Carnegie Mellon University

Director’s Scholarship | Aishwarya Jaiswal

What type of leadership roles have you taken on within the MSE community?

During my summer internship at the Human Computer Interaction Institute (HCII) I was the lead overseeing the functional software build of the project — designing and implementing strategies to build asynchronous validation systems leveraging gaming platforms, handling server deployments, and assessing system attributes.

Last year I was involved in the faculty searches. As a student representative on the committee, I was asked to attend the guest lectures and provide feedback on whether or not the person would be an asset to the department. In essence, the role requires one to abstract the department’s needs and then provide informed feedback. It was a privilege to be asked to sit on the faculty hiring committee as a student representative. It felt like an acknowledgement of my capabilities and affirmed that I am a valued member of the program. 

And I took part in the new MSE buddy program. As part of that initiative, I was assigned three incoming students for Fall 2020 admission. My role was to address their concerns, answer questions about the program, and help guide them through the onboarding process. 

Why did you want to participate in the MSE buddy program?

If the program had been available when I was an incoming student, I know it would have made my own onboarding process a lot easier, less stressful. If I can help someone else, especially in a time when there is a lot of uncertainty, I’m happy to do so.

How has your background prepared you to be a leader in the MSE community?

Prior to entering the MSE-SS program, I was working as a software developer for CGI. During the year and a half I was at CGI, I was primarily involved in the research projects, which consisted of building multiple proof of concepts for various clients. My supervisor at CGI, who was also a mentor to me, was incredibly supportive of the work I was doing and encouraged me to excel from day one.

In fact, one of the most interesting things that happened to me during my tenure at CGI happened on my first day on the job. I walked into the office and my supervisor asked me to participate in the preparations for an important client presentation for Talk Talk. Without second guessing myself, I said “yes.” My first day in the office, the first few hours on the job, were spent with the team preparing the presentation. And then I was part of the team that presented the product.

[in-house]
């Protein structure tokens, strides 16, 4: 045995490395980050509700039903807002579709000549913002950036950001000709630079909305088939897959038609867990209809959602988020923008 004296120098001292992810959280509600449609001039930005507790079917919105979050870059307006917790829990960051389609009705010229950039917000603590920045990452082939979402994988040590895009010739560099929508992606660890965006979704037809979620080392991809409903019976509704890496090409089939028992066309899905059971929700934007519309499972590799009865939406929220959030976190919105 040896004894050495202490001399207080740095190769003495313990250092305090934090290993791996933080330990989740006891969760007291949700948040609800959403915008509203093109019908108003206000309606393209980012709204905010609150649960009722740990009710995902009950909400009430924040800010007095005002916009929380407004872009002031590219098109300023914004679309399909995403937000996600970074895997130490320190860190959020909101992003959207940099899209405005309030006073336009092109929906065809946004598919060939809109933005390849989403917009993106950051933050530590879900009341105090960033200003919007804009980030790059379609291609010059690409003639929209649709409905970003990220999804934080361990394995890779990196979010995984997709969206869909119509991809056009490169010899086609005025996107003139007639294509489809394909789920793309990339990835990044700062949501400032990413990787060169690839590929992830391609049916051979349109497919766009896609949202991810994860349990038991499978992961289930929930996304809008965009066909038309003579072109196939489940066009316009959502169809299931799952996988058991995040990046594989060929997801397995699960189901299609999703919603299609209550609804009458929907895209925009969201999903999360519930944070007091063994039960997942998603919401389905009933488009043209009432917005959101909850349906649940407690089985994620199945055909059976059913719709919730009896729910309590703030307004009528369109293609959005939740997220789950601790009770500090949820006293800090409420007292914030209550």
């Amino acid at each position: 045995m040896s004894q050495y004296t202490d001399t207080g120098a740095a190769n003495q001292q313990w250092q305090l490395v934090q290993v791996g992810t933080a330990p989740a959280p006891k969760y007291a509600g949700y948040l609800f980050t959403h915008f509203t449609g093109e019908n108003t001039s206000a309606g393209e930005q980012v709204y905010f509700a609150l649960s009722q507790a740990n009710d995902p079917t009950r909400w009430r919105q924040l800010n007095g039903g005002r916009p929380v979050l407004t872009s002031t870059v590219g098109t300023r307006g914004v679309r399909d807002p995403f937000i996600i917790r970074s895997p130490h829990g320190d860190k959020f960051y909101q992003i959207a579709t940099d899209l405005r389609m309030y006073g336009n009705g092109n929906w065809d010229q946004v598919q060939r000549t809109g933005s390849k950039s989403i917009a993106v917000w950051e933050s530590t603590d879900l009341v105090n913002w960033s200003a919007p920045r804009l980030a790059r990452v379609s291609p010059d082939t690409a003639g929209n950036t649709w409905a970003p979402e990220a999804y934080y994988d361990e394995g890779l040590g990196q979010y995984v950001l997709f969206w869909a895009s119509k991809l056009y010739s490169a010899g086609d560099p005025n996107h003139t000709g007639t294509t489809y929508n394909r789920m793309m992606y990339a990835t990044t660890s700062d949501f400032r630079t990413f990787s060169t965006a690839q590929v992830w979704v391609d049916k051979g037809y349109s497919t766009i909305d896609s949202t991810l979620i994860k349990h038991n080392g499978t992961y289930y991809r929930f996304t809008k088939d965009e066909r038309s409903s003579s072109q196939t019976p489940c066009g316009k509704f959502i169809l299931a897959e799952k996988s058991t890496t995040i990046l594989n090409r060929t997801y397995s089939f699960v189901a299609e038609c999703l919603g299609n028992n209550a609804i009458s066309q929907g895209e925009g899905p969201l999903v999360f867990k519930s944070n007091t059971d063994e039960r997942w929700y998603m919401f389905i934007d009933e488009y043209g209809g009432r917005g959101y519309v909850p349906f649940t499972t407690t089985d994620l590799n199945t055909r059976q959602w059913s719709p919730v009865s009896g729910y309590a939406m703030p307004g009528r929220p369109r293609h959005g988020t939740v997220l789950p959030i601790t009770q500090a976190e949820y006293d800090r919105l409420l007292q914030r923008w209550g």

It was a turning point for me. The fact that my mentor trusted me enough to be part of all of the boardroom meetings  was a huge boost to my confidence. I really appreciate the faith he had in my abilities from day one. 

How has the Director’s Scholarship affected you?

It’s been a humbling experience. I have always been fascinated by the fact that I can build something as a software engineer that can potentially be used by thousands of people whom I’ve never met, and that my work can aid them in some way. In the process of creating new things there are many difficult decisions we have to make. I have found that the courage I have to try something new, or to make a difficult decision — especially in areas where there is great uncertainty — has come from my accumulated experiences. I think being awarded the Director’s Scholarship has helped me to be more confident when I make decisions, and has reinforced my curiosity and my desire to challenge societal norms. 

I’ve been motivated, inspired & sustained by my professors and practicum project mentors, both in a professional and personal way. There are aspects of the field, and society, that are unsettling and disheartening. I remember a time when I was feeling particularly uneasy and went to talk to my academic advisor, Lauren Martinko — who is an amazing listener and is always very willing to listen to someone’s problems. She’s been very kind in that way. During our conversation she asked me what problems, apart from the curriculum, I faced. I told her that I was frustrated by the double standard many women experience. For example, if I get good grades I’m accused of trying too hard, or being a know-it-all, but a male classmate, who gets the same grade, is considered cool. She acknowledged that it’s a problem and that it will take time to level the playing field. I know it will take time, but at that point in time, her hearing me out instilled a sense of support and was the reassurance and motivation I needed to keep working hard, to persevere. 

I think change is a two way process. Change has to come from the upper administration and at the grassroots level. It can’t be a unidirectional flow, we have to meet somewhere at the midpoint. It’s important to me to continue working towards leveling the playing field in the tech industry.

What does leadership mean to you?

With the current ongoing situation surrounding the pandemic, it’s actually a challenging & an exciting time to be in the technology industry. Technology has become more than an enabling tool, it has somehow transformed into a very subtle reflection of how we see ourselves and how we perceive others. Which is why I believe that any kind of bias, if allowed to penetrate, will be exponentially magnified over time. We need more people who want to use technology to engender a sense of common purpose and not make it about belonging to a certain gender or race or nationality. This, I believe, is the most defining aspect of leadership.